Aside from the quad throttle bodies and octopus-style header (which run into a custom side-exit exhaust) the BEAMS 3S-GE has remained stock, but there’s a Link ECU in play to make the most of it. The stock fuel tank has been replaced by a Radium/Fuel Safe fuel cell visible through the hatch.
Along with the BEAMs engine, a J160 6-speed manual gearbox from the Altezza donor is also used, and mated to a Toda lightweight flywheel and clutch assembly. This runs into the aforementioned golden prop-shaft which sends drive to the wheels through a Ford 8.8-inch rear end.
The car sits square and tough on its Work Equip 40 wheel and Toyo Proxes R888R tire combo. Annex coilovers are employed at each corner, while all the arms have been replaced with Techno Toy Tuning components. It’s hard to see due to the chunky wheel spokes, but there’s Wilwood brakes at all four corners to ensure the Corolla stops as well as it goes.
Like any custom build the process has been filled with trials and tribulations, but that’s precisely what Ricko enjoyed the most. Working with trusted shops, brands and friends, every little detail had to be thought about. In its entirety, this is what makes a project car so much fun. There’s so much satisfaction in seeing it all come together in the end.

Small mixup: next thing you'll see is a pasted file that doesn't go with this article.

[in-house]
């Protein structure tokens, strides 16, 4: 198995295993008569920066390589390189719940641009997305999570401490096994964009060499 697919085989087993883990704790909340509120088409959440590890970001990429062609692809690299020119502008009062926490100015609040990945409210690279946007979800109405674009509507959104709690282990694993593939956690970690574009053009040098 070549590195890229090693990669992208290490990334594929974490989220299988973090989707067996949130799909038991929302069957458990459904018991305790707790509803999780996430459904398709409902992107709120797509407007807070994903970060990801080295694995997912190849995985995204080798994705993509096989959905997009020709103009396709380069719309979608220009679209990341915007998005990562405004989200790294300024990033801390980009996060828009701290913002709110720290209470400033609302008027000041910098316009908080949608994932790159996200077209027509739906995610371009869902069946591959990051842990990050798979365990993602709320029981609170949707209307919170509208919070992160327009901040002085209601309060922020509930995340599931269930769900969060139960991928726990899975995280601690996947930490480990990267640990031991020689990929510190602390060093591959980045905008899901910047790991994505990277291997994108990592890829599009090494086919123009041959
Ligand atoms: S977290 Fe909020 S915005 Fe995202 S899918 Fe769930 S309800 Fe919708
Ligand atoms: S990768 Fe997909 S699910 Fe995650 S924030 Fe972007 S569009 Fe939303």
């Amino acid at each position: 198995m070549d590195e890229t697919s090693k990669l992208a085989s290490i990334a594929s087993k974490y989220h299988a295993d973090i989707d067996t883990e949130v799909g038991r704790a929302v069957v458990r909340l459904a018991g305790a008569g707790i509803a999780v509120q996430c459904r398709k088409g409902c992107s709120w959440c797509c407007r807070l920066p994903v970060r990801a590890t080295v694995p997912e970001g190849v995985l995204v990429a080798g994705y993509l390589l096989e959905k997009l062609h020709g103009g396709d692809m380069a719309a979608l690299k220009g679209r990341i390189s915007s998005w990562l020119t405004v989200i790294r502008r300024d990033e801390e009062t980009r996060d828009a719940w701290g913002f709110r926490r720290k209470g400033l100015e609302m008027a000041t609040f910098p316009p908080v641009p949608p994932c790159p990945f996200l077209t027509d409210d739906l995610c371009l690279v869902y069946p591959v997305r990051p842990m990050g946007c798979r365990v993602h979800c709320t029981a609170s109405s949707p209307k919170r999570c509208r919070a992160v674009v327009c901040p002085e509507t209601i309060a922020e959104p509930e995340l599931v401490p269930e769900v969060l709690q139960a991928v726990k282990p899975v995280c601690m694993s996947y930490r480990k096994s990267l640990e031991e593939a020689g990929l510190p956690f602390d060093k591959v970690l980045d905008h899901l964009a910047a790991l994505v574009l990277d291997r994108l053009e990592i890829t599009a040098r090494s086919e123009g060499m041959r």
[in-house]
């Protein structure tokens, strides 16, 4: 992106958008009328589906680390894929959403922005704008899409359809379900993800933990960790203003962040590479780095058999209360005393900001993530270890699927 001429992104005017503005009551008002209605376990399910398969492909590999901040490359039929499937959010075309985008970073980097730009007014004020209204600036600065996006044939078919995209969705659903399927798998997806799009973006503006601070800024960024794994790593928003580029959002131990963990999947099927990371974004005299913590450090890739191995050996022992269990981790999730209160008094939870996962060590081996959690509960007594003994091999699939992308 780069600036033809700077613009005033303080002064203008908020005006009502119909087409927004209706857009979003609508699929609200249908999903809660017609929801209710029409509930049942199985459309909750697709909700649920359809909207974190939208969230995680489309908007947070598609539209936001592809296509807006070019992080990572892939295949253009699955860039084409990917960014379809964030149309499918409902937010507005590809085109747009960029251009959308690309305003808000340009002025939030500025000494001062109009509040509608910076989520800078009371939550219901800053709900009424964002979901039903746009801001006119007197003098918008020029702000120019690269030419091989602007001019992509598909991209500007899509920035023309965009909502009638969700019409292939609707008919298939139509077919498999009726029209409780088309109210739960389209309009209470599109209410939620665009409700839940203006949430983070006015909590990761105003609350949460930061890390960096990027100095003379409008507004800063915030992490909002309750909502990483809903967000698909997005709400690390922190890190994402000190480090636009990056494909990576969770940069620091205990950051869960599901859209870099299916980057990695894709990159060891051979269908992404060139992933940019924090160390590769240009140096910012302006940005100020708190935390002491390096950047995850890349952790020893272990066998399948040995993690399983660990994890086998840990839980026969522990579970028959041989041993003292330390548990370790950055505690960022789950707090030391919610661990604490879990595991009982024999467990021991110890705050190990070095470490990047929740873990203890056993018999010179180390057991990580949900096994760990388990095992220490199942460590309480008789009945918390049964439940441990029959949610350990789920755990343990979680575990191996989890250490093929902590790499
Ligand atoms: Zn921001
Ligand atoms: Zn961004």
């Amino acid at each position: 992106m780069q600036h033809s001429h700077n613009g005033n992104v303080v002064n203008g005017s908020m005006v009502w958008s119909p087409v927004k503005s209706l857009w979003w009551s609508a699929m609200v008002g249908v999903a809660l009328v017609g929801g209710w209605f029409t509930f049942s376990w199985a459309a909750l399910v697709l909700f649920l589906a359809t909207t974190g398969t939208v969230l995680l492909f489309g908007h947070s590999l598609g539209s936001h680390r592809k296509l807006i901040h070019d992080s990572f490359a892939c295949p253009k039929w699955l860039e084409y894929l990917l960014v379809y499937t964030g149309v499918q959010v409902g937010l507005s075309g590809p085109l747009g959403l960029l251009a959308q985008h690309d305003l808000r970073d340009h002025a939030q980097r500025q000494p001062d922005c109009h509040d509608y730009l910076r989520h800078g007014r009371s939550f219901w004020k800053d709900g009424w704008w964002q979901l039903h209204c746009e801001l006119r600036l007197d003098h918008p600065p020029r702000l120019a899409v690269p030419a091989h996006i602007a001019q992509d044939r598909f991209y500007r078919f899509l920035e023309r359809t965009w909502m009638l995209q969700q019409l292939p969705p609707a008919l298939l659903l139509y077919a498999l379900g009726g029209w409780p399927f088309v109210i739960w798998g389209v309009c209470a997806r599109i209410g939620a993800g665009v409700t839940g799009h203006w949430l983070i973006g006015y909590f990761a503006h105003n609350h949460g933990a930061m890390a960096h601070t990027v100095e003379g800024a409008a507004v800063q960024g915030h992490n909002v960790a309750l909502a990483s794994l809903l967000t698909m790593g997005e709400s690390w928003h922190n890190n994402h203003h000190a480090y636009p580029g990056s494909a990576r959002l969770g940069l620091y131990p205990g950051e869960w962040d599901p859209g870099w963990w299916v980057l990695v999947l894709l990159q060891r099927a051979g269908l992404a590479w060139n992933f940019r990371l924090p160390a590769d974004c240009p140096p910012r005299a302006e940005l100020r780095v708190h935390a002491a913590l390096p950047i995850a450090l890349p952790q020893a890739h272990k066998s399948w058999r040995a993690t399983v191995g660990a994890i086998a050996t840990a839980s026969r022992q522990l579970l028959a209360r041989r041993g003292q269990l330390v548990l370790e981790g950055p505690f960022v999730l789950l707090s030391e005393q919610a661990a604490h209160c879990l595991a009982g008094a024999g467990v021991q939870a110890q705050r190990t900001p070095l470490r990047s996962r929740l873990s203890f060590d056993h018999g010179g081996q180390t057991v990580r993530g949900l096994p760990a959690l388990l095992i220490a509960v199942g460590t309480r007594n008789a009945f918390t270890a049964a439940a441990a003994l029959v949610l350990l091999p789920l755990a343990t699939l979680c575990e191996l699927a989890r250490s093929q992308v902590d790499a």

The best and most memorable thing for Ricko when was Peter Brock himself came over to take a look at his car and said: “This is exactly how old cars should be built.” This comment alone from such a legend in the world of Japanese cars has made it worthwhile and has pushed Ricko to not end it there. Once 2020 is done screwing things up for everyone he wants to build something else.
Dino Dalle Carbonare
1984 Toyota Corolla SR5 AE86
Toyota 2.0L 3S-GE BEAMS, ITBs, custom header & exhaust, Radium fuel cell, Link ECU
Toyota J160 6-speed manual gearbox, Toda flywheel, Toda single plate clutch, custom prop-shaft, Ford 8.8-inch rear end
Annex coilovers, Techno Toy Tuning suspension arms, Wilwood brakes
Work Wheels Equip 40 Smoky Black, 15×9.5-inch -35 front, 15×10.5-inch -47 rear, Toyo Proxes R888R tires
Custom Garage Speed N3 (fenders & front lip) kit, Craft Square carbon mirrors, Lexan windows and sliders, custom gold paint
Welded & gusseted roll-cage, stitched body, custom gold paint, Tilton pedal box, Bride Zeta III seats, Takata Racing belts, custom switch box, custom steering column & mount with AIM display